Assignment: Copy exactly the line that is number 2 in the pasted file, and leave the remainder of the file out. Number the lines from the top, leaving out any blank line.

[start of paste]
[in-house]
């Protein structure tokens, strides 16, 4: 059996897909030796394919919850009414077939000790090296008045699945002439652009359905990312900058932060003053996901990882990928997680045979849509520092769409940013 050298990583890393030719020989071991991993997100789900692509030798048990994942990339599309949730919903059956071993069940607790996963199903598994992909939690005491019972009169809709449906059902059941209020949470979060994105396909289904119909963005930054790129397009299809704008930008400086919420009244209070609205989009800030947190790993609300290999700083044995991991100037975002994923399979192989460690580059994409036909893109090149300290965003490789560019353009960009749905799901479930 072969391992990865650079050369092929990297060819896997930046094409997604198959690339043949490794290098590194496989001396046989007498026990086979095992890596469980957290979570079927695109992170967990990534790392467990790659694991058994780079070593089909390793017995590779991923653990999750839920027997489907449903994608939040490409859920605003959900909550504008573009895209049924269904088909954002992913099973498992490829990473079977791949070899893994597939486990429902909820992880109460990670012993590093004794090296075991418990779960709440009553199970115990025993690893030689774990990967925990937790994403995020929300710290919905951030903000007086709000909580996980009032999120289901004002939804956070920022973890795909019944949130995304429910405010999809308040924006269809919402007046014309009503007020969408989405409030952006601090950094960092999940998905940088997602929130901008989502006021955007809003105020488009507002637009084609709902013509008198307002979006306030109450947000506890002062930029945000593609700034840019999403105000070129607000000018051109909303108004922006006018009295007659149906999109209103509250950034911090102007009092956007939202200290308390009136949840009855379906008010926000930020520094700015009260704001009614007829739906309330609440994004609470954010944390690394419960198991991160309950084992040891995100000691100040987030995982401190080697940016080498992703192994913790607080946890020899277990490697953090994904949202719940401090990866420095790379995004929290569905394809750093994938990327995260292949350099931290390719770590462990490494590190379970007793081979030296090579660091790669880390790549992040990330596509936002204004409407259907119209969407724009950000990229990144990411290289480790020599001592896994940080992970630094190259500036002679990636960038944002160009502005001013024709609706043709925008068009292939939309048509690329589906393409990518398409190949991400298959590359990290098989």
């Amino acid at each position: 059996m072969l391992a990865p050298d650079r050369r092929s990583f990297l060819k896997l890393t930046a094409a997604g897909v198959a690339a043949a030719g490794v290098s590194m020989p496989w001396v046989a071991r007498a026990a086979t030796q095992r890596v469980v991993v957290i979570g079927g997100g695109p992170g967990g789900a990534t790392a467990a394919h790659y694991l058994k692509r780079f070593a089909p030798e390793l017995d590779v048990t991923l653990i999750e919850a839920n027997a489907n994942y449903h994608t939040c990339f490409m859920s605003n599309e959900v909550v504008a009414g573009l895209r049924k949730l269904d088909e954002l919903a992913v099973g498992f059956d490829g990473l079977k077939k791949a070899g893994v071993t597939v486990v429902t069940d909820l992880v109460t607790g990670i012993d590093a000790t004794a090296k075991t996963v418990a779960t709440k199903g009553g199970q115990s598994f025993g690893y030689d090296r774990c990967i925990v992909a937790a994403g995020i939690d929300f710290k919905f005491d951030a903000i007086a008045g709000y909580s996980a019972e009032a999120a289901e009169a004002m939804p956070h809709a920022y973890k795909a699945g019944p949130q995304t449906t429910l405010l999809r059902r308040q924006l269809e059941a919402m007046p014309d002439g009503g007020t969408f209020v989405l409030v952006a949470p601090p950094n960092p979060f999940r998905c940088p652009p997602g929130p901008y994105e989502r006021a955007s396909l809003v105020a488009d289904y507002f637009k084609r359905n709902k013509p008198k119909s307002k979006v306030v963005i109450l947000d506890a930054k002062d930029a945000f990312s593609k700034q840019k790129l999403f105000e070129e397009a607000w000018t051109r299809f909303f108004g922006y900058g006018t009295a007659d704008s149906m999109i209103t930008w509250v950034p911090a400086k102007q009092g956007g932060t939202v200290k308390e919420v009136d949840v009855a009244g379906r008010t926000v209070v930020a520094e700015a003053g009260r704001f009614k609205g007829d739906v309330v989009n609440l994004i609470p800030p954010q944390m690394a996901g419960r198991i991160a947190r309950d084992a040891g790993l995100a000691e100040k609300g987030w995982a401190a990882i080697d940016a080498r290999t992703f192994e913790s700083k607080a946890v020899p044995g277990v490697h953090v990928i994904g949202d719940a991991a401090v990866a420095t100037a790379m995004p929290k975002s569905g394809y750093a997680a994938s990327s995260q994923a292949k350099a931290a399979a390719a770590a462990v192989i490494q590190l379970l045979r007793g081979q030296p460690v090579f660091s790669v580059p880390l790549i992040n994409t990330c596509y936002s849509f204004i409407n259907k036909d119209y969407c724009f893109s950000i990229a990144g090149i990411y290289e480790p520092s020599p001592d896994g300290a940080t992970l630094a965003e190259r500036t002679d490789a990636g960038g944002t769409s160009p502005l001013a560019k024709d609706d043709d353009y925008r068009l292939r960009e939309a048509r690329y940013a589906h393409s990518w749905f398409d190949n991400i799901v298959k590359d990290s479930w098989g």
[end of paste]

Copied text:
């Protein structure tokens, strides 16, 4: 059996897909030796394919919850009414077939000790090296008045699945002439652009359905990312900058932060003053996901990882990928997680045979849509520092769409940013 050298990583890393030719020989071991991993997100789900692509030798048990994942990339599309949730919903059956071993069940607790996963199903598994992909939690005491019972009169809709449906059902059941209020949470979060994105396909289904119909963005930054790129397009299809704008930008400086919420009244209070609205989009800030947190790993609300290999700083044995991991100037975002994923399979192989460690580059994409036909893109090149300290965003490789560019353009960009749905799901479930 072969391992990865650079050369092929990297060819896997930046094409997604198959690339043949490794290098590194496989001396046989007498026990086979095992890596469980957290979570079927695109992170967990990534790392467990790659694991058994780079070593089909390793017995590779991923653990999750839920027997489907449903994608939040490409859920605003959900909550504008573009895209049924269904088909954002992913099973498992490829990473079977791949070899893994597939486990429902909820992880109460990670012993590093004794090296075991418990779960709440009553199970115990025993690893030689774990990967925990937790994403995020929300710290919905951030903000007086709000909580996980009032999120289901004002939804956070920022973890795909019944949130995304429910405010999809308040924006269809919402007046014309009503007020969408989405409030952006601090950094960092999940998905940088997602929130901008989502006021955007809003105020488009507002637009084609709902013509008198307002979006306030109450947000506890002062930029945000593609700034840019999403105000070129607000000018051109909303108004922006006018009295007659149906999109209103509250950034911090102007009092956007939202200290308390009136949840009855379906008010926000930020520094700015009260704001009614007829739906309330609440994004609470954010944390690394419960198991991160309950084992040891995100000691100040987030995982401190080697940016080498992703192994913790607080946890020899277990490697953090994904949202719940401090990866420095790379995004929290569905394809750093994938990327995260292949350099931290390719770590462990490494590190379970007793081979030296090579660091790669880390790549992040990330596509936002204004409407259907119209969407724009950000990229990144990411290289480790020599001592896994940080992970630094190259500036002679990636960038944002160009502005001013024709609706043709925008068009292939939309048509690329589906393409990518398409190949991400298959590359990290098989």